Improvapalooza: WIT’s answer to the summer music festival. Saturday, August 30 from 5:00 PM – Midnight.
The best, craziest, baddest-ass improv you will ever see also happens to be the coolest event of the summer. Come hang with WIT as we bid farewell to the summer with a ridiculous marathon of improv. It’ll be like the best summer block party ever staged, except with improv shows.
The 7 hour festival features 34 shows – each 10 minutes long – all at the Source Theater on 14th St, in the middle of some of DC’s best nightlife. Some of WIT’s most established shows play back-to-back with some of its most experimental. An entire improvised road trip? Improvised Shakespeare? A detective story with two cops that don’t play by the rules? Yes, yes and hell yes.
You won’t believe what WIT comes up with. And you won’t be able to stop laughing.
It’s a celebration of all things WIT, improv, summer and DC. Come hang out and laugh and throw your motherf*cking hands in the air. Click here [“here” should link to http://www.washingtonimprovtheater.com/shows/improvapalooza08.htm] to check out the shows. Tickets are $10 and are only available at the door. Re-entry is allowed, but not guaranteed if the theater reaches capacity.
Just annouced this evening – line-up for 2008 Improvapalooza:
The shows for Improvapalooza 2008 are:
5 Minutes Before/5 Minutes After
The ‘Prov Generation
Blue Cop Town
Chicken Pot Pie
Inside The Improviser
Call Center Anywhere
The Long Goodbye
Bloggers Are People Too
DMG presents: Networking is better than Not Working
Keeping It (sur)Real
As We Like It
Caution: Speedboats At Play
We Love Bruce
The Ninth Habit
As well as shows from onesixtyone, Jackie, Caveat, JINX, and Season Six.
Anyone who enjoyed seeing Tongue & Groove perform this month as a guest of Washington Improv Theater had the pleasure of seeing Bobbi Block perform, as well as the fruit of her artistic direction of the troupe. Bobbi has graciously shared an interview done with her by a colleague in Philly. Enjoy!
Q. What is your approach to improv?
A. my approaches to improv vary according to the group with which i’m performing:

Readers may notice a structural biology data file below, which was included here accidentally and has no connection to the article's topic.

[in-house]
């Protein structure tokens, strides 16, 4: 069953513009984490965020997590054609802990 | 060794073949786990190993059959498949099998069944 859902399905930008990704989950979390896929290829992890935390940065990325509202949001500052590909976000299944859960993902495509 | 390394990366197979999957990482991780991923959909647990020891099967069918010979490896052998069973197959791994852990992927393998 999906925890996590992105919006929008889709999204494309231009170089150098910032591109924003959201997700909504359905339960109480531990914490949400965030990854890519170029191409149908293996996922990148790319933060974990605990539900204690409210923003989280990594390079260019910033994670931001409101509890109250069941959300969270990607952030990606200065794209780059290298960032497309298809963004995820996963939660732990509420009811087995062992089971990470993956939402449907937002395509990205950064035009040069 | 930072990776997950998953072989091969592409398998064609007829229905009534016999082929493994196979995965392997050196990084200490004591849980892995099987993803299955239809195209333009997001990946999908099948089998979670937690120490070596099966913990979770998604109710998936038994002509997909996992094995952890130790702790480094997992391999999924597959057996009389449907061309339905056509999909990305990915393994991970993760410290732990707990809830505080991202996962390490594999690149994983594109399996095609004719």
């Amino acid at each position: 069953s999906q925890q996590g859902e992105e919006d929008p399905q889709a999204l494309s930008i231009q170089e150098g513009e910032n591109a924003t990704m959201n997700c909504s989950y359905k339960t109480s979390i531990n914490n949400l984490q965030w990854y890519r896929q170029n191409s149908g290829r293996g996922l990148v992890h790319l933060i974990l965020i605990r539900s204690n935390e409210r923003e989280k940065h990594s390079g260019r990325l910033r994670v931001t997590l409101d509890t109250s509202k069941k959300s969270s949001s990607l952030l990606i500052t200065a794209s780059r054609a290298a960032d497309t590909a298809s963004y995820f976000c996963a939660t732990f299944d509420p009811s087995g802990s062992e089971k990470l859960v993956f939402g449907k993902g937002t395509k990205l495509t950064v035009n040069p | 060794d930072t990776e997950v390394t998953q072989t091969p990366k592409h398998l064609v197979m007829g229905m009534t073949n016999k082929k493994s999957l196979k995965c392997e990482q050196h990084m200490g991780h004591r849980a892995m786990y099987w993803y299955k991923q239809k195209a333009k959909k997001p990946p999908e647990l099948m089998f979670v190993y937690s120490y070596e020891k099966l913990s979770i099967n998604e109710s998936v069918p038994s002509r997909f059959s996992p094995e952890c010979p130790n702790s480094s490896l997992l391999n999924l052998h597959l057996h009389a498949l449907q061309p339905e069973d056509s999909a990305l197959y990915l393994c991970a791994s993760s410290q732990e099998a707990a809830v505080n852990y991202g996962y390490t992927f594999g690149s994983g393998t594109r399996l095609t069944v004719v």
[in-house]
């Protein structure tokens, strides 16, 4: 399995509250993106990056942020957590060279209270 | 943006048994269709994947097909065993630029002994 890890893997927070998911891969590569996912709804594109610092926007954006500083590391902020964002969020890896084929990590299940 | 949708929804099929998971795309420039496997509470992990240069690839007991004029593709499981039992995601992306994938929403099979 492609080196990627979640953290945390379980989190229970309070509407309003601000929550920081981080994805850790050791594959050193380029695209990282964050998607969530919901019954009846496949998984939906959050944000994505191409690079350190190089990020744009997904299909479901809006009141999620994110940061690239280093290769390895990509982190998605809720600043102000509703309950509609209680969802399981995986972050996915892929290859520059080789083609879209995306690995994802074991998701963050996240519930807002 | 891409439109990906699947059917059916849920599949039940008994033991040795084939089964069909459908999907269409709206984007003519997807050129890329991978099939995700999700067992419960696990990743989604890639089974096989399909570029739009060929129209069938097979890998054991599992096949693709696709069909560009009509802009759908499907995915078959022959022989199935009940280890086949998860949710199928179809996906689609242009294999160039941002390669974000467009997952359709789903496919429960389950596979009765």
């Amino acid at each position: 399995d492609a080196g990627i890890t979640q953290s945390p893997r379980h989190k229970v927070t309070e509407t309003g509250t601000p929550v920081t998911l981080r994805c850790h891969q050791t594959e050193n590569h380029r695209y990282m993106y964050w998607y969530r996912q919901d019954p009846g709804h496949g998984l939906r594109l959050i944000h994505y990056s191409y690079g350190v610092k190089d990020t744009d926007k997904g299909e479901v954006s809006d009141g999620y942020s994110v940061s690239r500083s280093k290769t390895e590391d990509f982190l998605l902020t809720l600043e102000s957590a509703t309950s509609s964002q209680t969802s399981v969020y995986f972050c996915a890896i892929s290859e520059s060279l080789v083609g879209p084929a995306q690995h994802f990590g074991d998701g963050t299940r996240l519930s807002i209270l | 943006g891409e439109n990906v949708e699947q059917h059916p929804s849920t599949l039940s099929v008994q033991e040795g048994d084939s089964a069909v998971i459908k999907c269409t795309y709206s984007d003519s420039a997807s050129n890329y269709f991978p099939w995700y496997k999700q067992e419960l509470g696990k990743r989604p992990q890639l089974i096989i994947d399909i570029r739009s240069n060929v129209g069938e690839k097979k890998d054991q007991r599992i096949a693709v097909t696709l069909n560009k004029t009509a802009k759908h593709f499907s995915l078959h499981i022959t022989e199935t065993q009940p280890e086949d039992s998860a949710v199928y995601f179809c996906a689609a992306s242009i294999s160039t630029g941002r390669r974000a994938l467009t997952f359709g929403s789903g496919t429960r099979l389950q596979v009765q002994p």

a. ComedySportz (comedysportzphilly.com): for comedysportz gimmick games i go broad and playful, keeping in mind ‘rules’ of comedy such as repetition or laying down ‘normal’ before I get ‘wacky.’ for comedysportz scene games i get my platform out as soon as possible (who, what where) and try to play my character with an extreme emotional point of view.
b. Tongue & Groove (tongue-groove.com). the signature style of my longform group, Tongue & Groove, is realism, meaning that all the work comes from an emotionally grounded character who you could encounter in real life. This means the tone of the work can go comic or dramatic, depending on where the truth of the story takes us. my choices come from my own personal arsenal of emotions, situations and characters — as much as possible I draw from my own real life or the life of those around me. If I’m going thru relationship issues, it comes out in the work. If my ensemble-mate has problems with a co-dependent relative, then I’ll bring that out in the work. And we expect that of each other. the key to this work is emotional intelligence, meaning that every member of the group is in touch with his own emotional well and that of the others in the group — we practice this Emotional Intelligence element of our work as much as we practice any other ‘regular’ improv skill. Before each rehearsal we do an ‘emotional check-in’ so that we’re in touch and aware, and we all recognize that what we share is then part of our group mind and likely to inspire much of our work that night. the other element of my current approach to longform involves physicality — to be as comfortable as possible in my own body and with touching others in the ensemble — i try to reach out and touch someone in new ways all the time! that’s what it means when Tongue & Groove advertises ‘lots of kissin’ and wrestlin’;’ – we work at making our physical relationships on stage look effortless.